In discussing international environmental law, the Court considered that States engaged in armed conflict had a duty " to take environmental considerations into account in assessing what is necessary and proportionate in the pursuit of legitimate military objectives " [15 ] , a duty which appeared to stem from customary law and general treaties on the environment rather than from the specific environmental provisions of Additional Protocol I of 1977 [16 ] . The Court, however, rejected the argument that the use of nuclear weapons was prohibited by the general environmental treaties or by customary environmental law [17 ] . Indeed, it would have been extraordinary for the Court to have found that nuclear-weapon States, which had so carefully ensured that treaties on weaponry and the law of armed conflict did not outlaw the use of nuclear weapons, had relinquished any possibility of their use by becoming parties to more general environmental agreements.

The Court therefore concluded that the answer to the question posed by the General Assembly had to be found principally in jus ad bellum and jus in bello , both of which were designed to deal with the use of weapons — including nuclear weapons — in armed conflict. This part of the Court's Opinion is important in several respects. First, it unequivocally reaffirms that the use of nuclear weapons is subject to international humanitarian law. Although no State had contested that proposition in these proceedings, it had frequently been challenged by commentators and by at least one State in the past [18 ] . Secondly, the Court's exa mination of the impact of the United Nations Charter makes clear that modern jus ad bellum is not concerned solely with whether the initial resort to force is lawful; it also has implications for the subsequent conduct of hostilities (a matter which is further considered below). Finally, while other areas of international law may have a bearing on armed conflict, the Opinion emphatically rejects arguments that the detailed lex specialis which has been developed over the years to deal with the conduct of hostilities can be circumvented by reference to general provisions of environmental or human rights law.

 Nuclear weapons and the Charter  

In applying jus ad bellum to the use of nuclear weapons, the Court reached the unanimous and unsurprising conclusion that:

" A threat or use of force by means of nuclear weapons that is contrary to Article 2, paragraph 4, of the United Nations Charter and that fails to meet all the requirements of Article 51, is unlawful " [19 ] .

Neither Article 2(4) nor Article 51 refers to specific weapons. Nevertheless, the Court, in reaffirming that the right of self-defence was subject to the requirement of proportionality, apparently accepted that the need to ensure that a use of force in self-defence was proportionate had implications for the degree of force and, consequently, for the weaponry which a State might lawfully use. In determining whether the use of a particular weapon in a given case was lawful, it was therefore necessary to look at both international humanitarian law and the requirements of the right of self-defence. The Court did not, however, accept that the use of nuclear weapons could never be a proportionate measure of self-defence [20 ] . Moreover, it n oted that the Security Council, in resolution 984 (1995), had welcomed security assurances given by the nuclear-weapon States, the implication of which was that not all uses of nuclear weapons would violate the Charter's provisions on the use of force.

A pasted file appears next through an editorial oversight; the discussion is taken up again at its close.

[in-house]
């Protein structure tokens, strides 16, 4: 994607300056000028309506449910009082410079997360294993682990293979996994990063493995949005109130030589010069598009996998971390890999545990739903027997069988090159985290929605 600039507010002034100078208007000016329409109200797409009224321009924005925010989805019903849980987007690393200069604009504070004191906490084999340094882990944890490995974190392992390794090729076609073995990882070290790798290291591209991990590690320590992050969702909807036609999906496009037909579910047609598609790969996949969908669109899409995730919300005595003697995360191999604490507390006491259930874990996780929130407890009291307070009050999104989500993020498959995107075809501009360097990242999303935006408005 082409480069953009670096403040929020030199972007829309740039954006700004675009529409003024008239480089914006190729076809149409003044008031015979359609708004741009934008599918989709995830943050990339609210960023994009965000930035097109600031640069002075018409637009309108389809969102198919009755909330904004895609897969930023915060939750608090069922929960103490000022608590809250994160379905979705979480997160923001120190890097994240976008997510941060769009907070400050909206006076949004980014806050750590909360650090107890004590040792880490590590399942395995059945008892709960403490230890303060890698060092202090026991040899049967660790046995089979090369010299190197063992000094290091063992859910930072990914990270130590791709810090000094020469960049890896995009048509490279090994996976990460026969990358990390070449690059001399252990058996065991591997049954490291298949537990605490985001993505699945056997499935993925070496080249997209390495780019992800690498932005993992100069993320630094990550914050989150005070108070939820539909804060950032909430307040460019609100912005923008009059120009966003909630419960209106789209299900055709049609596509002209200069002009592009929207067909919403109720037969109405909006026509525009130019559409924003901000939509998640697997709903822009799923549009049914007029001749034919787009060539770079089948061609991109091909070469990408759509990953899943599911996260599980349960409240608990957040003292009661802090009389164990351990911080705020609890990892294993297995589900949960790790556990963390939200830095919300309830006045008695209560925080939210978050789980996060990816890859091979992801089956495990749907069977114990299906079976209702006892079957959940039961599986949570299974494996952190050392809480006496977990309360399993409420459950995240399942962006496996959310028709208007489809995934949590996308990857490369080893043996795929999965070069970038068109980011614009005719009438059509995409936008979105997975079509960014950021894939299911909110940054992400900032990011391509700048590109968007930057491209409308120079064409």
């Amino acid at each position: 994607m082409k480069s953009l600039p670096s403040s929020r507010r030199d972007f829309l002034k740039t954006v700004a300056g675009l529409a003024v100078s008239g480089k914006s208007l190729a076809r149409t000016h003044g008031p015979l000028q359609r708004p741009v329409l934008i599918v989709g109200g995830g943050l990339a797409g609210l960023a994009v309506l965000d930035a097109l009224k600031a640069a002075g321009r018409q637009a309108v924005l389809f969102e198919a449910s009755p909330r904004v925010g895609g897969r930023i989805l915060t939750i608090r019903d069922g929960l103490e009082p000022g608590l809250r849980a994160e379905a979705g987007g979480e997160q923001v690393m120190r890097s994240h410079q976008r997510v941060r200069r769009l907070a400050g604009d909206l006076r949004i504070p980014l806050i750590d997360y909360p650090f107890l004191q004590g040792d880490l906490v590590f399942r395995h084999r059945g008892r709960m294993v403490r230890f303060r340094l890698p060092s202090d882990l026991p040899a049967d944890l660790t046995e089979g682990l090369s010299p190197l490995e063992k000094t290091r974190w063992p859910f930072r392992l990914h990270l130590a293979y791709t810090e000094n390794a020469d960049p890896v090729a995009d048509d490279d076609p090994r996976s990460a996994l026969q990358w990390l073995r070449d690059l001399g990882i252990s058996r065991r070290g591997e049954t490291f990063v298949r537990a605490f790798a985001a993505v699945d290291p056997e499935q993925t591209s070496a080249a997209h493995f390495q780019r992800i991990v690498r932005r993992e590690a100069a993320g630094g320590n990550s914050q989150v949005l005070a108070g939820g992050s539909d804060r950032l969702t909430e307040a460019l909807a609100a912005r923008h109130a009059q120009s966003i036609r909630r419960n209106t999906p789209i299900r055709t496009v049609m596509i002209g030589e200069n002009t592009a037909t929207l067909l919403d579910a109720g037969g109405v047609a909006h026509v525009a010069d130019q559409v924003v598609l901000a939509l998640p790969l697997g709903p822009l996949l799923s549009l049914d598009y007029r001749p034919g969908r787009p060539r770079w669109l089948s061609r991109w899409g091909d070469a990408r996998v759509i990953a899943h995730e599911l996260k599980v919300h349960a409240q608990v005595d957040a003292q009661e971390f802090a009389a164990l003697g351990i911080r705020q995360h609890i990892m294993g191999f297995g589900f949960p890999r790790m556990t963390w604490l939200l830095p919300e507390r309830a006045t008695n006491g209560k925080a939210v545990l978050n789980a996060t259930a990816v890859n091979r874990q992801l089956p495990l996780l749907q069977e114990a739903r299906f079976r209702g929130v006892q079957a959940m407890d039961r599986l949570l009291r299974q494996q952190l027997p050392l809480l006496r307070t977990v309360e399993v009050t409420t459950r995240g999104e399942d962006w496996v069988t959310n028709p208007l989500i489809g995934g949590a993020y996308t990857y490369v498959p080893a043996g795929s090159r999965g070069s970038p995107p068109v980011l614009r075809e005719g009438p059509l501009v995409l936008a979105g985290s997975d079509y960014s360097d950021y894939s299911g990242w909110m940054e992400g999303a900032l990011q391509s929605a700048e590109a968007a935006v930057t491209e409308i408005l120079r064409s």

Nuclear weapons and international humanitarian law  


The Court therefore went on to consider the question whether the use of nuclear weapons could ever be compatible with international humanitarian law, and it is here that its answer becomes particularly enigmatic. The Court held unanimously that, as well as complying with the Charter provisions on the use of force,

" [a ] threat or use of nuclear weapons should also be compatible with the requirements of the international law applicable in armed conflict, particularly those of the principles and rules of international humanitarian law, as well as with specific obligations under treaties and other undertakings which expressly deal with nuclear weapons " [21 ] .

This proposition is one which would command almost universal acceptance today. The Court, however, went on to hold, by the casting vote of the President: